Global and regional sea level rise: German research project receives about 12 million euros in funding

20.03.2015

The German Research Foundation (DFG) awarded the new Priority Programme “SeaLevel” about €12 million. “SeaLevel” (Regional Sea Level Change and Society) was developed under the overall control of climate researchers in Hamburg. Over the next six years, Professor Detlef Stammer from Universität Hamburg’s Center for Earth System Research and Sustainability (CEN) will coordinate the “SeaLevel” research across Germany. The program’s pivotal goal is to predict sea level changes in select coastal areas in order to establish effective regional counter strategies.

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Climate experts project an average global sea level rise of 25 to 85 centimeters by 2100. Regional increases may even be higher. Their ramifications and necessary adaptations are considered the most cost-intensive aspects of climate change. Impacts vary greatly, however, depending on which coastal section is affected.
Therefore, the DFG-funded “SeaLevel” will investigate said repercussions based on two exemplary regions: Germany and southeastern Asia—the latter characterized by numerous megacities and river deltas. As the selected areas differ enormously in technical, social, economic, political, and cultural respect, data mining and analysis will provide us with very diverse information. This will allow us to simulate a broad spectrum of potential world-wide scenarios.
“Crafting “SeaLevel” into an interdisciplinary project was a conscious choice,” explains Professor Detlef Stammer, deputy chair of the strongly interdisciplinary Cluster of Excellence CliSAP. “Only in this form can we capture the complex interaction between societies and sea level rises.” In the end, we hope to create a toolbox of sorts that is to help the responsible local authorities find the best possible solutions for climate-induced problems.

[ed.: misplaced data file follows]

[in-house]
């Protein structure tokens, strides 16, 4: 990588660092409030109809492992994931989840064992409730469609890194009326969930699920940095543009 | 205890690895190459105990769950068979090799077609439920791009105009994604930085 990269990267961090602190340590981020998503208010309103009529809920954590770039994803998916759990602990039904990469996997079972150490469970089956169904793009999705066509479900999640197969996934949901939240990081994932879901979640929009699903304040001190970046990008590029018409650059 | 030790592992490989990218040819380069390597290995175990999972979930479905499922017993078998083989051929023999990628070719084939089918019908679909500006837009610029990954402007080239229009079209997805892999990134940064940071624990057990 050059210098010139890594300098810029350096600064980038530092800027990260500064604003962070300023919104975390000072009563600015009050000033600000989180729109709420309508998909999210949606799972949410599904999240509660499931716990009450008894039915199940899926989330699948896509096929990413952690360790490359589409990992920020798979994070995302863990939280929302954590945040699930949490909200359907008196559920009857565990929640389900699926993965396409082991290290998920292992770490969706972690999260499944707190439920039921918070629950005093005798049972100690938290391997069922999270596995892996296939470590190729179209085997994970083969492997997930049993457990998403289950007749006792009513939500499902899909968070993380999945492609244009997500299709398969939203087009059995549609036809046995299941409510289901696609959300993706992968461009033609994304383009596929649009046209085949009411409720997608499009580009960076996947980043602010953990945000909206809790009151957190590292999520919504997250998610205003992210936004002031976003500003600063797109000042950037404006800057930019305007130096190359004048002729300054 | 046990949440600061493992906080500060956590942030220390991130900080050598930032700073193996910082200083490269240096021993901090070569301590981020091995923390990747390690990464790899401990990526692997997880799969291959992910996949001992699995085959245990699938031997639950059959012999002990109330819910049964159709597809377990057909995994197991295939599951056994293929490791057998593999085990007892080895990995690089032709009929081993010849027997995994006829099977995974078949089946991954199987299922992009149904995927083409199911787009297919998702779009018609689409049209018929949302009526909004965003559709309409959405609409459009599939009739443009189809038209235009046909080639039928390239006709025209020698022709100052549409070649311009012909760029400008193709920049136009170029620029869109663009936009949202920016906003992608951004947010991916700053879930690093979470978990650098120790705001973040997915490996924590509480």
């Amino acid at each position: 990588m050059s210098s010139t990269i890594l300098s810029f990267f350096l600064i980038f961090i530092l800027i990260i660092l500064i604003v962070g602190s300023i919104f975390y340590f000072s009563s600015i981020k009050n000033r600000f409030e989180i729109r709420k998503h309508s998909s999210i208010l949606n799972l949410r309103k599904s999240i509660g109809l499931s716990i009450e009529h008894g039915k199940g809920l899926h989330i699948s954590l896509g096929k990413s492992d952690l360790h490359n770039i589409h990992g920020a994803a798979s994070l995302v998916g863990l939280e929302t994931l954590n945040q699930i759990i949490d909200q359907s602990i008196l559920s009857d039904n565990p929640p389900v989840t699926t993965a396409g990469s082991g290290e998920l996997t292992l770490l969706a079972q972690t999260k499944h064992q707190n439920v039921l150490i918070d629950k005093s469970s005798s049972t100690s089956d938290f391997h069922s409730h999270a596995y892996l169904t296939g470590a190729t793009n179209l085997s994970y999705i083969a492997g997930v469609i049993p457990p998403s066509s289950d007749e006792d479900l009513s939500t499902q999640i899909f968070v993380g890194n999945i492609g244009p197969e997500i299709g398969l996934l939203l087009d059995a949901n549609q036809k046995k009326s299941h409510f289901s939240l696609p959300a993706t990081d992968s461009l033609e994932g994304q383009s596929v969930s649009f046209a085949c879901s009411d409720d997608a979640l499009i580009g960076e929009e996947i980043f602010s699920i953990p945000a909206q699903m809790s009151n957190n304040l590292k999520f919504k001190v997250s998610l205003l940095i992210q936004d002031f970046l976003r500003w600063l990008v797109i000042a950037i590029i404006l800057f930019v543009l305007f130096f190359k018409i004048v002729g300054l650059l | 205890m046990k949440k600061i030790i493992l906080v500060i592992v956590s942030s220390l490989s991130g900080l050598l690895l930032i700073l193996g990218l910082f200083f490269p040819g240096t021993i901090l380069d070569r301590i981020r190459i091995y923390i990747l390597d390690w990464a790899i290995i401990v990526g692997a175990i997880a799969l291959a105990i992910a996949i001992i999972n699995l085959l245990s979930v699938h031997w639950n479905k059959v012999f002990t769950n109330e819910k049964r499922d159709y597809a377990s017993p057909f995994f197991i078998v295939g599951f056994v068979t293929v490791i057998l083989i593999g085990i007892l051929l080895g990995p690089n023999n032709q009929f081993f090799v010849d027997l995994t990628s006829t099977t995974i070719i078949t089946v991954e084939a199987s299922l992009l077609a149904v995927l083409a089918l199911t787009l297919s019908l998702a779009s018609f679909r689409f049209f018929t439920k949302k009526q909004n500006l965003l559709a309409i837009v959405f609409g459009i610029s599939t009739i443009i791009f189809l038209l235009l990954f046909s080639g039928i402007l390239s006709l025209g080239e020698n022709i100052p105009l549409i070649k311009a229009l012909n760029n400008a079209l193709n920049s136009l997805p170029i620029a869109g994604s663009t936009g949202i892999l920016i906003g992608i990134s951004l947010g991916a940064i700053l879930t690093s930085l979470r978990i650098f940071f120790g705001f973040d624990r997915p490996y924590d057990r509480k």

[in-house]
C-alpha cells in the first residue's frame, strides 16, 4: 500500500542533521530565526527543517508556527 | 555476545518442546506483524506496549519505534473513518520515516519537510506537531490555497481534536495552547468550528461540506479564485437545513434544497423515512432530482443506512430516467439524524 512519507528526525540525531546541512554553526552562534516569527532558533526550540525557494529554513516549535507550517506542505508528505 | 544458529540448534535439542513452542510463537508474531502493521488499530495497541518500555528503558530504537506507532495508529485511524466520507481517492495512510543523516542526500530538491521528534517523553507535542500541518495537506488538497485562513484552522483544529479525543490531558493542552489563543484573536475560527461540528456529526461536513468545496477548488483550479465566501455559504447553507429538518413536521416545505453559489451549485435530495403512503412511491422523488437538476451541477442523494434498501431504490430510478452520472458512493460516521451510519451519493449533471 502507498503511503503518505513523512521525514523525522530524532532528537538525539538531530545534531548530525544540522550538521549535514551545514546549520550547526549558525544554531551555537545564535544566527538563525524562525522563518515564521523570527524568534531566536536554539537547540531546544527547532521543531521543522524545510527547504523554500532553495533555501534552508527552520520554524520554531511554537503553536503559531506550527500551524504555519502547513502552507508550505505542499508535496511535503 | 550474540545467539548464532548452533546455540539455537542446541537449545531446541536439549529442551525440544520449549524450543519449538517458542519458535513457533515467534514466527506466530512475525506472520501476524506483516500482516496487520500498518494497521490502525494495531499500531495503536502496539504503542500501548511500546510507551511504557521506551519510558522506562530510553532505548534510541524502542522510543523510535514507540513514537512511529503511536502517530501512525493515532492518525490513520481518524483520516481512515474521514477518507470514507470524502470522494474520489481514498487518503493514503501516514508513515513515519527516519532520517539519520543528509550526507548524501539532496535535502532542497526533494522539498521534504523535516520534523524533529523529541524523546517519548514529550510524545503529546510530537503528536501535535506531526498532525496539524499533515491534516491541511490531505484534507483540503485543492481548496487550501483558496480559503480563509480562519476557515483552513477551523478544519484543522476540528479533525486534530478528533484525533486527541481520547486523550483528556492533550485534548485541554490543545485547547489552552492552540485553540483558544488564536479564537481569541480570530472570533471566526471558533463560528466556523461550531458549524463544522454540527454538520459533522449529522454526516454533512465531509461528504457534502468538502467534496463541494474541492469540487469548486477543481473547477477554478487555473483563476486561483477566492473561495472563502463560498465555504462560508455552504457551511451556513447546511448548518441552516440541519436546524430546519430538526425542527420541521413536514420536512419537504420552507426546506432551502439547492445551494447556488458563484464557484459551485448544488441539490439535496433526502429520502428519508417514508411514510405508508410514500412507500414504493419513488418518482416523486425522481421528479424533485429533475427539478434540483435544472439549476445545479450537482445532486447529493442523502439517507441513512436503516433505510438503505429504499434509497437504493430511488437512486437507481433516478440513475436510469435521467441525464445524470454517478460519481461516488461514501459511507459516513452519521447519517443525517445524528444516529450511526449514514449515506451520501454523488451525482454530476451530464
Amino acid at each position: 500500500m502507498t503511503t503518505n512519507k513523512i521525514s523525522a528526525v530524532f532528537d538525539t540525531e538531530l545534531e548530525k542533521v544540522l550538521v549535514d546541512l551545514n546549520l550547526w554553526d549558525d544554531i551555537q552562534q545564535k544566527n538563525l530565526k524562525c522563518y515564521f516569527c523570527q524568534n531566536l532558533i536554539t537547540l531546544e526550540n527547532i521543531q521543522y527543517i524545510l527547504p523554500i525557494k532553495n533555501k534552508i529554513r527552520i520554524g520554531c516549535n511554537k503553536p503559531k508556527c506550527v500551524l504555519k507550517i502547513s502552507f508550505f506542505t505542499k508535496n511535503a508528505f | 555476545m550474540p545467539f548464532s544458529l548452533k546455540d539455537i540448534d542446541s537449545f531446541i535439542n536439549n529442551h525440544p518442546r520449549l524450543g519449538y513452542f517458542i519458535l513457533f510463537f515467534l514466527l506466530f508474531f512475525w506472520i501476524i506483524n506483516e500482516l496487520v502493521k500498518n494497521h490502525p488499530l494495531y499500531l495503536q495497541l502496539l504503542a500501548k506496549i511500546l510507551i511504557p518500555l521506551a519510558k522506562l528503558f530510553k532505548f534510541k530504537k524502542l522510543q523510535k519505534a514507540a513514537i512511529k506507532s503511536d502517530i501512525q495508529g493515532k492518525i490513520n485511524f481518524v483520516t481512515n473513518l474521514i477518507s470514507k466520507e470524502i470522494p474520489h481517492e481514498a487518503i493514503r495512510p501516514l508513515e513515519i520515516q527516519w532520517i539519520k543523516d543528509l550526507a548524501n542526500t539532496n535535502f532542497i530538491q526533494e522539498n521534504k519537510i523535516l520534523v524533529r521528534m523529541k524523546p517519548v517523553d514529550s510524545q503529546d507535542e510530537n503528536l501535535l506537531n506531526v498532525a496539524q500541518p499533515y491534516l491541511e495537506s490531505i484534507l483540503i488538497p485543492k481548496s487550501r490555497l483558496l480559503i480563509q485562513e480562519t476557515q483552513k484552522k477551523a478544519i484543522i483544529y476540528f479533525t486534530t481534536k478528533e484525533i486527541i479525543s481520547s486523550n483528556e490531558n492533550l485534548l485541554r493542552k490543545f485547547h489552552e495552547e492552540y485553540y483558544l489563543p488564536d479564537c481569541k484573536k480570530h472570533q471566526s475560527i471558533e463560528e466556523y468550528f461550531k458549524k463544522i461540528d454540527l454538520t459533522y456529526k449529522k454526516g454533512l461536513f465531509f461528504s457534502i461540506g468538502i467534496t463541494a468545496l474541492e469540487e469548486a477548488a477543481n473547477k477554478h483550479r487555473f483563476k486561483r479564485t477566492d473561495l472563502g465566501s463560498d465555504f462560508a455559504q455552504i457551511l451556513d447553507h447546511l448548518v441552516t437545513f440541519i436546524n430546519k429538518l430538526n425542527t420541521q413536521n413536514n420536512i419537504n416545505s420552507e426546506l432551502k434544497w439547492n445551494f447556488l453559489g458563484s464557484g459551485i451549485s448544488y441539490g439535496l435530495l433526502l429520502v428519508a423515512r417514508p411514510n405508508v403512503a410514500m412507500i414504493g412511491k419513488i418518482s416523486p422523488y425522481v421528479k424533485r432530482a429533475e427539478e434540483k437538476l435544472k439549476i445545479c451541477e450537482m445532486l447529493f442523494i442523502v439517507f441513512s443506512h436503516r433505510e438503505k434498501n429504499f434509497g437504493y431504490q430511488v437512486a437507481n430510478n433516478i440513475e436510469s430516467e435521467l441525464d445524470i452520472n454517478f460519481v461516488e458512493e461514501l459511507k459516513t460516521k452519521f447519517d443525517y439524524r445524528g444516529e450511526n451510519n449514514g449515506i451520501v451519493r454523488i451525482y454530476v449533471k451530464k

Hence, “Sea Level” researchers have set out to pioneer the development of regional prognoses about sea level rise. They use basic oceanographic data of both regions to establish computer-generated climate simulations. Until now, results of simulations thus produced had a maximum resolution of five-hundred kilometers. Based on the so-called downscaling, “SeaLevel”, by contrast, will deliver prognoses with a rough accuracy of one kilometer, thus enabling us to make very exact predictions about specific coastal sections.
At the same time, the program will investigate and compare economic performance and resources as well as administrative organization and planning approaches in both regions. This requires that oceanographers, geographers, geophysicists and geodesists, glaciologists, and climate scientists cooperate closely with sociologists and economists. Germany’s earth system and climate research institutions offer ideal conditions for this major project“, says Detlef Stammer. “More than twenty researchers from all over Germany have jointly developed the newly approved program.”

Contact:
Prof. Detlef Stammer
Exzellenzcluster CliSAP, Universität Hamburg
Centrum für Erdsystemforschung und Nachhaltigkeit (CEN)
Tel: +49 40 42838-5052
detlef.stammerdummy@uni-hamburgdummy2.de

Ute Kreis
Öffentlichkeitsarbeit CliSAP/CEN (Media and Public Relations)
Universität Hamburg
Tel: +49 40 42838-4523
ute.kreisdummy@uni-hamburgdummy2.de